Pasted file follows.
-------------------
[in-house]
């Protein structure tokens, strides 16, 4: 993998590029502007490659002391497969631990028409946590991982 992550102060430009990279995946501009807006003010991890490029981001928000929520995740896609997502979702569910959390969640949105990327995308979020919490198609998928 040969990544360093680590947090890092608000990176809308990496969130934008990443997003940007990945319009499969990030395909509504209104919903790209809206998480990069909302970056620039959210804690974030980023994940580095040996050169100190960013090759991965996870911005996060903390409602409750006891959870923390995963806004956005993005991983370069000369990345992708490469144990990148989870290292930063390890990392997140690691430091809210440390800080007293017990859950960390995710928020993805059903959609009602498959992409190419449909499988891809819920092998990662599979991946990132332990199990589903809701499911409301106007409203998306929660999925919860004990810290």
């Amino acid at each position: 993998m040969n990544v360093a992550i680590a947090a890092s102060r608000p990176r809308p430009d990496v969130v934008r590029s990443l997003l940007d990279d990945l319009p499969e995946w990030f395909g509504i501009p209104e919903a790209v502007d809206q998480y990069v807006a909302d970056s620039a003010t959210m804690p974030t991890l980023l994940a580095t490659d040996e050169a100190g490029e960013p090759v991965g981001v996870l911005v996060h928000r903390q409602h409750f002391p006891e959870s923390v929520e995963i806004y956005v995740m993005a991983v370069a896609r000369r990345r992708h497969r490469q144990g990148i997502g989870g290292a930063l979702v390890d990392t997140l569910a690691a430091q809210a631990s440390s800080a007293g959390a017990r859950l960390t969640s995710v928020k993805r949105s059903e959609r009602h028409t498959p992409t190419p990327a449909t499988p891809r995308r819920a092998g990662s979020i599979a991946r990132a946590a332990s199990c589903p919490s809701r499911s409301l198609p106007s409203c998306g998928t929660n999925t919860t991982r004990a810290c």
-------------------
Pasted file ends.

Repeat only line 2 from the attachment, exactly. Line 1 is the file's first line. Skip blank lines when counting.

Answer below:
């Protein structure tokens, strides 16, 4: 993998590029502007490659002391497969631990028409946590991982 992550102060430009990279995946501009807006003010991890490029981001928000929520995740896609997502979702569910959390969640949105990327995308979020919490198609998928 040969990544360093680590947090890092608000990176809308990496969130934008990443997003940007990945319009499969990030395909509504209104919903790209809206998480990069909302970056620039959210804690974030980023994940580095040996050169100190960013090759991965996870911005996060903390409602409750006891959870923390995963806004956005993005991983370069000369990345992708490469144990990148989870290292930063390890990392997140690691430091809210440390800080007293017990859950960390995710928020993805059903959609009602498959992409190419449909499988891809819920092998990662599979991946990132332990199990589903809701499911409301106007409203998306929660999925919860004990810290």